Job Seeker Mistakes to Avoid on LinkedIn and the Resume
The first impression you make is a big deal, and as a job seeker that usually comes through your LinkedIn profile or resume. A poorly written LinkedIn profile or resume can mean lost opportunities to job interviews. So, as a job seeker there are certain things to look out for as you prepare your LinkedIn profile and resume for the job search.
This may seem obvious, but there are a countless number of job seekers who have submitted their LinkedIn profile or resume to employers with incorrect contact information. Unfortunately, the wrong information can mean no call-backs. Yes, the employer may still respond via email with a direct reply or contact you through LinkedIn InMail, but let’s not complicate matters with avoidable mistakes. You also must remember that oftentimes recruiters will forward along the resume, so the only contact information available to the recipient is what’s indicated on the resume. Check all your contact information carefully before submitting!
No LinkedIn profile or resume should be submitted to a prospective employer without having carefully crafted a customized Summary. The Summary is the centerpiece and the first point of information reviewed on your LinkedIn profile and resume. It’s your opportunity to present selling points to answering employers’ questions like why they should contact you or consider you for the job. Find more tips to writing a Summary from one of our latest posts: “Tips to Writing a Summary for Your LinkedIn Profile and Resume.”
In some professions education plays a larger role in the scheme of thing than others, like for careers in science and health. Don’t fall short on information related to your Education on your LinkedIn profile or resume because it may be the one selling point that gives you a leg up over another candidate vying for the job with similar experiences and skills. If you achieved an outstanding GPA, include it! If you had any other academic achievements, highlight it! Also, when it comes the Education, it’s unnecessary to include the years you attended or the year you obtained your degree. Adding in those details can give away your age and increase the chance for age discrimination with employers who may favor certain generations over others.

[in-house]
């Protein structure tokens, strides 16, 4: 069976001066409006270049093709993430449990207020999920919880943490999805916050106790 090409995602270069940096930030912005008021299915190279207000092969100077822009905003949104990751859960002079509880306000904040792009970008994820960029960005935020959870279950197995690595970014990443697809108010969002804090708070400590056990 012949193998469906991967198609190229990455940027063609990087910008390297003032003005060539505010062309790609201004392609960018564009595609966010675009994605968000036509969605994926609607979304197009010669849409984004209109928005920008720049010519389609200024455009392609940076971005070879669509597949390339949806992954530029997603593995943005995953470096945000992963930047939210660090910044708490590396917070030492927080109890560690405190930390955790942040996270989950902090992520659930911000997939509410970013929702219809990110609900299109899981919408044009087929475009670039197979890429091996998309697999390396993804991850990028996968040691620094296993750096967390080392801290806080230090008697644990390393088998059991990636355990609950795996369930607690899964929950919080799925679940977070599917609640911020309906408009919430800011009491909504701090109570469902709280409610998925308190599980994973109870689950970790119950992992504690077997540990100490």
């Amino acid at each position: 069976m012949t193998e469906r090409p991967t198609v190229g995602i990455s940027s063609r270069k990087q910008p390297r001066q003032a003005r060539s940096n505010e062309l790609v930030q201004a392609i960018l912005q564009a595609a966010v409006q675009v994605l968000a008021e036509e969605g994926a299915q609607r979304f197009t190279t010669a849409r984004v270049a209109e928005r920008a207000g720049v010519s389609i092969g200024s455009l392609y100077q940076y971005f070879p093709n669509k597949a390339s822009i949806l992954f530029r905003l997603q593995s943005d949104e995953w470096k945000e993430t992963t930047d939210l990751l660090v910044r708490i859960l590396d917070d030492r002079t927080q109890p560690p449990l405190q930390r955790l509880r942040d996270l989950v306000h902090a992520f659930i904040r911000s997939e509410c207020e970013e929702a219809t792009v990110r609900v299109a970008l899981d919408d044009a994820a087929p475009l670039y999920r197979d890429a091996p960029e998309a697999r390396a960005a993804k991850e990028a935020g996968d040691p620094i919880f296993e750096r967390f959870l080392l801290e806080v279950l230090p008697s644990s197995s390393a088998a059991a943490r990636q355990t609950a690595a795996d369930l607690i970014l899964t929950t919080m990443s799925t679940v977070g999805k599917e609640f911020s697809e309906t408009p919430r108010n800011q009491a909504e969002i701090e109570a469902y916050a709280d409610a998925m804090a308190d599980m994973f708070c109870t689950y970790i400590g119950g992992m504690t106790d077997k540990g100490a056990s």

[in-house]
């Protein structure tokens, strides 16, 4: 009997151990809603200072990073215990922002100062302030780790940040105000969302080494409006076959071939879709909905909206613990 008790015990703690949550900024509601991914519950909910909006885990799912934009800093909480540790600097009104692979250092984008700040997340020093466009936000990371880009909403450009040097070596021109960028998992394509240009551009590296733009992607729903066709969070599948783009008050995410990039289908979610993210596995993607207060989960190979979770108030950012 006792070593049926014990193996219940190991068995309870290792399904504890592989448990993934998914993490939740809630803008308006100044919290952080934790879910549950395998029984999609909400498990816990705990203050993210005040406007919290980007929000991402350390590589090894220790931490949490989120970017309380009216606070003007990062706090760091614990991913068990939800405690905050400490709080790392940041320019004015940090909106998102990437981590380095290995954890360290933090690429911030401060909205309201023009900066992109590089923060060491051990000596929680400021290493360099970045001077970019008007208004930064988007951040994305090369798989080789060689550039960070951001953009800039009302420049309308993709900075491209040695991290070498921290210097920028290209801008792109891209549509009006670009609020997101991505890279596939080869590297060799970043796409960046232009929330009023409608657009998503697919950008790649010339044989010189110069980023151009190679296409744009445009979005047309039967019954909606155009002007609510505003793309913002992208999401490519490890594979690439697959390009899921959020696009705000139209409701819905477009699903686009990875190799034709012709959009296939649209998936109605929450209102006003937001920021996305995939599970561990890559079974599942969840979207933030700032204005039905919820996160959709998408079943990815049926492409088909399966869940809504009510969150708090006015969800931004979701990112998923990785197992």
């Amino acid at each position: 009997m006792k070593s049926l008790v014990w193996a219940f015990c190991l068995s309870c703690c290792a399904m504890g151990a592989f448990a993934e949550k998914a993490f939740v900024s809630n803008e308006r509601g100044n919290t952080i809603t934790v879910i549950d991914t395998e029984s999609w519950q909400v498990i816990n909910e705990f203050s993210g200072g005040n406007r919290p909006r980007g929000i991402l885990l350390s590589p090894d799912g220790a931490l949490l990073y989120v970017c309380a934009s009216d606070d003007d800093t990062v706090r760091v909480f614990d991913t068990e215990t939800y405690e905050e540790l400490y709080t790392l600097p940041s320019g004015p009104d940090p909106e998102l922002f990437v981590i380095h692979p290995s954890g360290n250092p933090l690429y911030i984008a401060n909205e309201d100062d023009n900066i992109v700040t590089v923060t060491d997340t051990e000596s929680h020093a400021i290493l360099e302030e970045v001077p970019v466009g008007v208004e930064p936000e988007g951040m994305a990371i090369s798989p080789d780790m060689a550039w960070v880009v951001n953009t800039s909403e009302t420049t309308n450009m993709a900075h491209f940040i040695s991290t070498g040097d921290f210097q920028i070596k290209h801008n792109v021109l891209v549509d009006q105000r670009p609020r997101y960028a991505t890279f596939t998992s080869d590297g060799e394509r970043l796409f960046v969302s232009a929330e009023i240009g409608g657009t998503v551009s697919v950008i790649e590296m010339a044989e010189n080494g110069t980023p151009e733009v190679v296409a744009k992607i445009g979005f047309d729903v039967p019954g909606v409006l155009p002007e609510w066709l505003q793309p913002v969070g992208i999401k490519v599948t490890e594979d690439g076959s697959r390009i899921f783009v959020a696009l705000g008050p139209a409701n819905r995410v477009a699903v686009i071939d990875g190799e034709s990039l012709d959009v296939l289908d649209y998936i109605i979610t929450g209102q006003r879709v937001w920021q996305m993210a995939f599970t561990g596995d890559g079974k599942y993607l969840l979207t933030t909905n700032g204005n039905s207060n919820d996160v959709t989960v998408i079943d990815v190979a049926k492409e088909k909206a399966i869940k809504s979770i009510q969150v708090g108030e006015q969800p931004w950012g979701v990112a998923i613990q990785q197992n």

This section is generally the second most important section to the LinkedIn profile and resume, after the Summary section. Your experience, skills and achievements on the job need to be highlighted to inform employers why you’re relevant and what you can do on the job. When preparing this section also think about any large gaps you may have between experiences and find a way to address it. Gaps in employment typically leave employers questioning what you did in that time and can hurt your chances if not answered appropriately. Find more tips to handling career gaps, reading: “4 Reasons for Career Gaps and How to Handle Them on Your Resume.”
Headshot Photo for LinkedIn
The traditional resume does not get a headshot photo, unless you’re in the modeling business, but it’s a must for the LinkedIn profile regardless of your profession. LinkedIn is a place for networking and connecting with other people. A profile without a face makes making a connection with others harder. Add a professional headshot photo to your LinkedIn profile and it’ll improve the chances of others reviewing your profile. When you have a completed profile on LinkedIn, it can also increase your profile’s ranking in search results.
Spelling & Grammar
Projecting professionalism is key to leaving a good impression with employers, however, that doesn’t happen when your LinkedIn profile or resume includes spelling or grammatical errors. Check, check, and check again for any such errors before submitting it to employers. Minor mistake can cost you an opportunity, especially when there are so many other candidates also vying for the same job.
The LinkedIn profile and resume are key tools job seekers need. Invest the time in crafting one that’s polished and professional before promoting it and submitting it to prospective employers!